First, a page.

The Apostle John was told to write down the letters to the seven churches and to convey these messages to the seven churches. These letters are found in chapters 2 and 3. In 4:1 John is told: "Come up here, and I will show you things which must take place after this." From this point on to the end of the Book we have prophecy both of the judgements and of the mercies of God. The Book ends with a vision of heaven.
The letters to the seven churches are beautiful examples of Law and Gospel, necessary for all congregations throughout the New Testament era. To each letter a promise is attached:
Two things about these seven letters are noted: In each case the letter is addressed "to him who overcomes." This reminds us of the fact that we must through much tribulation enter into the Kingdom of God. The Book of Revelation has much to say about these tribulations. The second point is that in each case of the seven letters, these words are added: "He who has an ear, let him hear what the Spirit says to the churches." For the first three letters these words precede the promise to him who overcomes. for the last four letters these words follow the promise. It is clear from chapter 1 that the Lord Jesus Himself is giving these words to John. but in chapters 2 and 3 they are called the words of the Spirit. This is according to the promise of Jesus in John 14-16 concerning the sending of the Holy Spirit.
Beginning with chapter four Revelation speaks about matters which lie in the future. A voice says: "Come up here, and I will show you things which must take place after this." Then John tells us, verse 2: "Immediately I was in the Spirit." He said the same things of himself in 1:10.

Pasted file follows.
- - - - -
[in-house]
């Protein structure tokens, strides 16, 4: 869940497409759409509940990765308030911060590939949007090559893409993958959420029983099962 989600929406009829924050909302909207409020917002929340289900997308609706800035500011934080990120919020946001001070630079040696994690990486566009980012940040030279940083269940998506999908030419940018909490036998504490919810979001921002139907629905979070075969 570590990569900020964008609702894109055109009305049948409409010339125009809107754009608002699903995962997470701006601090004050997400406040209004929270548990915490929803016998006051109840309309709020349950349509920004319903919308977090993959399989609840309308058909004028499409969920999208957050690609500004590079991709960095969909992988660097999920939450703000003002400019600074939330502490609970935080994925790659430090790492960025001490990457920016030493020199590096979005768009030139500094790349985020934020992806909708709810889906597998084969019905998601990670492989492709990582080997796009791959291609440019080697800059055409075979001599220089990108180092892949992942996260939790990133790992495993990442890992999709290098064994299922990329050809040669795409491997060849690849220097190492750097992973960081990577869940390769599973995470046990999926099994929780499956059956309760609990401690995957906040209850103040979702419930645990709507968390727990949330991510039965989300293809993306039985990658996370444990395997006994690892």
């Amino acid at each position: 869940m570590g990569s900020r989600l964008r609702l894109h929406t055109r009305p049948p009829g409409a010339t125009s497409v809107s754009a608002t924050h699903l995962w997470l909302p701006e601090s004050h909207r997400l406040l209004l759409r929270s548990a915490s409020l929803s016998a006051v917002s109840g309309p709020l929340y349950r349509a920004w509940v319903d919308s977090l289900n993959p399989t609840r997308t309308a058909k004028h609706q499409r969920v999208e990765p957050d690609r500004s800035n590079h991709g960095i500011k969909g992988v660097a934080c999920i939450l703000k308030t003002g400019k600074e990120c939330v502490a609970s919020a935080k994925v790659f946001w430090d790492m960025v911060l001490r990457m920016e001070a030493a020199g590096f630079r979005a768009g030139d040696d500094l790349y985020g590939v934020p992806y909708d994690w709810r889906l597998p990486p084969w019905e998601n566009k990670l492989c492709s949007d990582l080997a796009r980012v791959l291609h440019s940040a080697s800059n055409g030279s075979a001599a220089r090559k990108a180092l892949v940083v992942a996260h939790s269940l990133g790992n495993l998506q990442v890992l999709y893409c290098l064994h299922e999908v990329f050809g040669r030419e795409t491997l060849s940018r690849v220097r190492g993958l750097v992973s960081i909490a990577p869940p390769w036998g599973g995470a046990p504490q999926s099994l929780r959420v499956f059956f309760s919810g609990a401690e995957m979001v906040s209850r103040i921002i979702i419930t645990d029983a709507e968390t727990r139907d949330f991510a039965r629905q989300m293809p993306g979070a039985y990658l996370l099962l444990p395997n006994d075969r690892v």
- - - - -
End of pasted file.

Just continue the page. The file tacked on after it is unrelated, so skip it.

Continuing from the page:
He is granted five scenes of adoration in heaven:
This section closes with the four living creatures saying "Amen" and the twenty-four elders falling down and worshipping the Lord Jesus.
In 5:2 the question is asked: "Who is worthy to open the scroll and to loose its seals?" No one could be found to do so. Finally one of the elders says: "Behold, the Lion of the tribe of Judah, the Root of David, has prevailed to open the scroll and to loose its seven seals." To open the scroll and to loose its seven seals means to know the future and to govern it as well. The Lion of the tribe of Judah, the Root of David, is the glorified Jesus Christ.
In the third song of adoration, 5:9, the four living creatures and the twenty-four elders sing a new song to the exalted Lord Jesus: "You are worthy to take the scroll, and to open its seals; for You were slain, and have redeemed us to God by Your blood." On these words Franzmann remarks:
He who now has in His hand the destines of all creation has that power and authority because He came to serve and expended Himself in that service, even to the shedding of His redeeming blood, thus paying the ransom that liberated doomed and desolate men and set them free for God.We are reminded of Jesus' own words: "All authority has been given to me in heaven and on earth." Matthew 28:18. And His words at John 17:1-2 "Glorify Your Son, that Your Son also may glorify You, as You have given Him authority over all flesh, that He should give eternal life to as many as You have given Him." The glorified human nature of Christ holds the destinies of all men in His hand. For the Christians, central to all his doing, thinking and believing is Jesus' person and work.